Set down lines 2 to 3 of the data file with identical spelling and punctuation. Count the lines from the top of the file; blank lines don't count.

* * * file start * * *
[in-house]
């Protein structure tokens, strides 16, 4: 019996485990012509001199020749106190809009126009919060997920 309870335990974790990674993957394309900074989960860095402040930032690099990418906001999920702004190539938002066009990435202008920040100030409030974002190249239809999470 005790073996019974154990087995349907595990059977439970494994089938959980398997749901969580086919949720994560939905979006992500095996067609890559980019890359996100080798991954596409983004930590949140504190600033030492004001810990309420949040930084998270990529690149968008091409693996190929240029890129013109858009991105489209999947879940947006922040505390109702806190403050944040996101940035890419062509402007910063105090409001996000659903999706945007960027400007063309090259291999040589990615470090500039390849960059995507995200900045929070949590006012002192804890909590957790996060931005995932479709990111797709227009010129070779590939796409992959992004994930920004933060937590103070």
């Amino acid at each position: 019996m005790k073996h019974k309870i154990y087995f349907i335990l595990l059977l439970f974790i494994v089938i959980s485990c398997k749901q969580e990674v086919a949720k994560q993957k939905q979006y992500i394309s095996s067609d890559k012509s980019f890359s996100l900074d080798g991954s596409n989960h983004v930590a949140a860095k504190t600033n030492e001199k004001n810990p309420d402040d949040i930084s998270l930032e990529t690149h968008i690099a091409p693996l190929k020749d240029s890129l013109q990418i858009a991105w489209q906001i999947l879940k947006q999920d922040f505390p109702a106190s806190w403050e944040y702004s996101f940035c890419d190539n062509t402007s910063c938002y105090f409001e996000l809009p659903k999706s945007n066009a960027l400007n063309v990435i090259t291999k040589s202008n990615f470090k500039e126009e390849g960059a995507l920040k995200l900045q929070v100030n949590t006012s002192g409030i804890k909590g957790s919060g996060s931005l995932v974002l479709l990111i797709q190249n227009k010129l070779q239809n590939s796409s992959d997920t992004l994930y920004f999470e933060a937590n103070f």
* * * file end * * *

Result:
């Protein structure tokens, strides 16, 4: 019996485990012509001199020749106190809009126009919060997920 309870335990974790990674993957394309900074989960860095402040930032690099990418906001999920702004190539938002066009990435202008920040100030409030974002190249239809999470 005790073996019974154990087995349907595990059977439970494994089938959980398997749901969580086919949720994560939905979006992500095996067609890559980019890359996100080798991954596409983004930590949140504190600033030492004001810990309420949040930084998270990529690149968008091409693996190929240029890129013109858009991105489209999947879940947006922040505390109702806190403050944040996101940035890419062509402007910063105090409001996000659903999706945007960027400007063309090259291999040589990615470090500039390849960059995507995200900045929070949590006012002192804890909590957790996060931005995932479709990111797709227009010129070779590939796409992959992004994930920004933060937590103070």
């Amino acid at each position: 019996m005790k073996h019974k309870i154990y087995f349907i335990l595990l059977l439970f974790i494994v089938i959980s485990c398997k749901q969580e990674v086919a949720k994560q993957k939905q979006y992500i394309s095996s067609d890559k012509s980019f890359s996100l900074d080798g991954s596409n989960h983004v930590a949140a860095k504190t600033n030492e001199k004001n810990p309420d402040d949040i930084s998270l930032e990529t690149h968008i690099a091409p693996l190929k020749d240029s890129l013109q990418i858009a991105w489209q906001i999947l879940k947006q999920d922040f505390p109702a106190s806190w403050e944040y702004s996101f940035c890419d190539n062509t402007s910063c938002y105090f409001e996000l809009p659903k999706s945007n066009a960027l400007n063309v990435i090259t291999k040589s202008n990615f470090k500039e126009e390849g960059a995507l920040k995200l900045q929070v100030n949590t006012s002192g409030i804890k909590g957790s919060g996060s931005l995932v974002l479709l990111i797709q190249n227009k010129l070779q239809n590939s796409s992959d997920t992004l994930y920004f999470e933060a937590n103070f």